The southern naked-tailed armadillo, Cabassous unicinctus, has been reported from northern Bolivia in the Departments of Pando, Beni, and northern Santa Cruz. The two southernmost localities for the species in Bolivia are both in Santa Cruz: at 16°40′S, 63°45′W, 80 km north of San Carlos, and 14°45′S, 60°35′W, 52 km south of Campamento Los Fierros. Only four specimens have been recorded from Bolivia to date, all of which Anderson (1997) ascribes to the subspecific form C. u. squamicaudis (Lund, 1842).
On 3 March 2001, at 14:00 hrs, an adult female was observed walking across the unpaved road that runs from San Jose de Chiquitos to Tucavaca Field Camp (Bolivia-Brazil gas pipeline), in the Department of Santa Cruz at 18°05.723′S, 60°49.996′W (378 m asl). No measurements could be taken, nor were any special features evident (Fig. 1). The vegetation of the area is Chiquitano transitional forest — dry forest transitional between the Chaco and Cerrado biogeographical provinces. Annual precipitation is 800 mm and the average annual temperature is 26°C.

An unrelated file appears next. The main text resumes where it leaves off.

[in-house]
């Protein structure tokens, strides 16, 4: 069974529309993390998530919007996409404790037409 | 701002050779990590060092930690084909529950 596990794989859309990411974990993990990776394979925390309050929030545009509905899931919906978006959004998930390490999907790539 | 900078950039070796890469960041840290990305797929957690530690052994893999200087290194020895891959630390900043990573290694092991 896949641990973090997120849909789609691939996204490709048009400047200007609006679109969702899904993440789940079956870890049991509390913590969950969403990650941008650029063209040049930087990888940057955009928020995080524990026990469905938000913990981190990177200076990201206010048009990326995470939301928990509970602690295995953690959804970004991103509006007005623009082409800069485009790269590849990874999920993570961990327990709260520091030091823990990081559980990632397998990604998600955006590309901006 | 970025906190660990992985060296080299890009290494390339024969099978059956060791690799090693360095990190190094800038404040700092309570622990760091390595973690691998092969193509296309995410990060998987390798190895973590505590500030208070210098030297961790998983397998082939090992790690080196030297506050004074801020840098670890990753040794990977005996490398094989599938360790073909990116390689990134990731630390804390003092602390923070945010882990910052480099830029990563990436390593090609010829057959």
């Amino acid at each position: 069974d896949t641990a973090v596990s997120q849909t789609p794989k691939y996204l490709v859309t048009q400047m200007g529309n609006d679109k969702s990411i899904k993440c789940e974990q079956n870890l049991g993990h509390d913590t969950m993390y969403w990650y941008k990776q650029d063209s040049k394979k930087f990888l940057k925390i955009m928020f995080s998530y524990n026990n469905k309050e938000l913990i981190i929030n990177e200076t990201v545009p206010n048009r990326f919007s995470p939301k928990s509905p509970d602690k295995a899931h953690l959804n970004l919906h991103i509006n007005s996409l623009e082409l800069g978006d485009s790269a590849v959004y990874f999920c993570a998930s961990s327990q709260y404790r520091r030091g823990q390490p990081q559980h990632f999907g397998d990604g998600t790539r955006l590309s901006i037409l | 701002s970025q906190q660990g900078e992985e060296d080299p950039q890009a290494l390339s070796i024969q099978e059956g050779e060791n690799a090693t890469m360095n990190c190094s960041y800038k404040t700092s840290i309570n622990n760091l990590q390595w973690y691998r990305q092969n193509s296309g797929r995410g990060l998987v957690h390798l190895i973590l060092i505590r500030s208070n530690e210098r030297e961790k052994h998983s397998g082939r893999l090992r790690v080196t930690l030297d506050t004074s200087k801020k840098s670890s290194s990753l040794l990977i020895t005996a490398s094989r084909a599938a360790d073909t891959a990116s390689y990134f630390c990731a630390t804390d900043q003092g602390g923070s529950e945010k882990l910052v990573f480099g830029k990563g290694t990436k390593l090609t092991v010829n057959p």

This sighting is a new locality for this species, and extends its known distribution more than 300 km to the southeast towards the Bolivian border with Paraguay (Fig. 2).
Thanks to the American Museum of Natural History Library for permission to modify and reproduce Fig. 2, originally published as Fig. 514 from Anderson (1997).
- S. Anderson 1997. Mammals of Bolivia, taxonomy and distribution. Bull. Am. Mus. Nat. Hist 2311–652. Google Scholar